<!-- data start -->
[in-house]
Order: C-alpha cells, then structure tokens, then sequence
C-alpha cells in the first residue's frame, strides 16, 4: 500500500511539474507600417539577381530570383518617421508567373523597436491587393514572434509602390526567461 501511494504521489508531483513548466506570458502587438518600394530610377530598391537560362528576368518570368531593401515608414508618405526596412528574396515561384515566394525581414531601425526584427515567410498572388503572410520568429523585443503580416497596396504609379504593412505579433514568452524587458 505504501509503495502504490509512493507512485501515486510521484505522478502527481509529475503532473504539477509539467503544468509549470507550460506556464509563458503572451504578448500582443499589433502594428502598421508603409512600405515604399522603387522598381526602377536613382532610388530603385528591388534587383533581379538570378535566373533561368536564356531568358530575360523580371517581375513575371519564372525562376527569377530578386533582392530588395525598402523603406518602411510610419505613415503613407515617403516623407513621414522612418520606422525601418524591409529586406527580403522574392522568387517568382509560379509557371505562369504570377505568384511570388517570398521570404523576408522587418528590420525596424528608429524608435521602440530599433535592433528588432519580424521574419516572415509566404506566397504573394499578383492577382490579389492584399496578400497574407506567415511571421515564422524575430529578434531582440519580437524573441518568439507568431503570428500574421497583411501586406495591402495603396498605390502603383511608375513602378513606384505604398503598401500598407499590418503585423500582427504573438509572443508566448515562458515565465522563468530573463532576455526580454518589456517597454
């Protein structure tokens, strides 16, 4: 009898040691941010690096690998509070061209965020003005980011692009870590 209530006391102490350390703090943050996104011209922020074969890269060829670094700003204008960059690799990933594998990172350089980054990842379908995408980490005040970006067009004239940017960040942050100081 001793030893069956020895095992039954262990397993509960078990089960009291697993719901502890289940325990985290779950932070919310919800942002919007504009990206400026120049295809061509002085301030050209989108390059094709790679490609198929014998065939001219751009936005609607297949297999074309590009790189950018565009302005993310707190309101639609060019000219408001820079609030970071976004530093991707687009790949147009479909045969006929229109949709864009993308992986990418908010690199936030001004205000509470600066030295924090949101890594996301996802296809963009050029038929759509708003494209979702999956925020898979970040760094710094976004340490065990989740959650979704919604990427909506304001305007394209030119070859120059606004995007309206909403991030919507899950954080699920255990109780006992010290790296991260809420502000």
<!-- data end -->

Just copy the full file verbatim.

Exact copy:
[in-house]
Order: C-alpha cells, then structure tokens, then sequence
C-alpha cells in the first residue's frame, strides 16, 4: 500500500511539474507600417539577381530570383518617421508567373523597436491587393514572434509602390526567461 501511494504521489508531483513548466506570458502587438518600394530610377530598391537560362528576368518570368531593401515608414508618405526596412528574396515561384515566394525581414531601425526584427515567410498572388503572410520568429523585443503580416497596396504609379504593412505579433514568452524587458 505504501509503495502504490509512493507512485501515486510521484505522478502527481509529475503532473504539477509539467503544468509549470507550460506556464509563458503572451504578448500582443499589433502594428502598421508603409512600405515604399522603387522598381526602377536613382532610388530603385528591388534587383533581379538570378535566373533561368536564356531568358530575360523580371517581375513575371519564372525562376527569377530578386533582392530588395525598402523603406518602411510610419505613415503613407515617403516623407513621414522612418520606422525601418524591409529586406527580403522574392522568387517568382509560379509557371505562369504570377505568384511570388517570398521570404523576408522587418528590420525596424528608429524608435521602440530599433535592433528588432519580424521574419516572415509566404506566397504573394499578383492577382490579389492584399496578400497574407506567415511571421515564422524575430529578434531582440519580437524573441518568439507568431503570428500574421497583411501586406495591402495603396498605390502603383511608375513602378513606384505604398503598401500598407499590418503585423500582427504573438509572443508566448515562458515565465522563468530573463532576455526580454518589456517597454
């Protein structure tokens, strides 16, 4: 009898040691941010690096690998509070061209965020003005980011692009870590 209530006391102490350390703090943050996104011209922020074969890269060829670094700003204008960059690799990933594998990172350089980054990842379908995408980490005040970006067009004239940017960040942050100081 001793030893069956020895095992039954262990397993509960078990089960009291697993719901502890289940325990985290779950932070919310919800942002919007504009990206400026120049295809061509002085301030050209989108390059094709790679490609198929014998065939001219751009936005609607297949297999074309590009790189950018565009302005993310707190309101639609060019000219408001820079609030970071976004530093991707687009790949147009479909045969006929229109949709864009993308992986990418908010690199936030001004205000509470600066030295924090949101890594996301996802296809963009050029038929759509708003494209979702999956925020898979970040760094710094976004340490065990989740959650979704919604990427909506304001305007394209030119070859120059606004995007309206909403991030919507899950954080699920255990109780006992010290790296991260809420502000």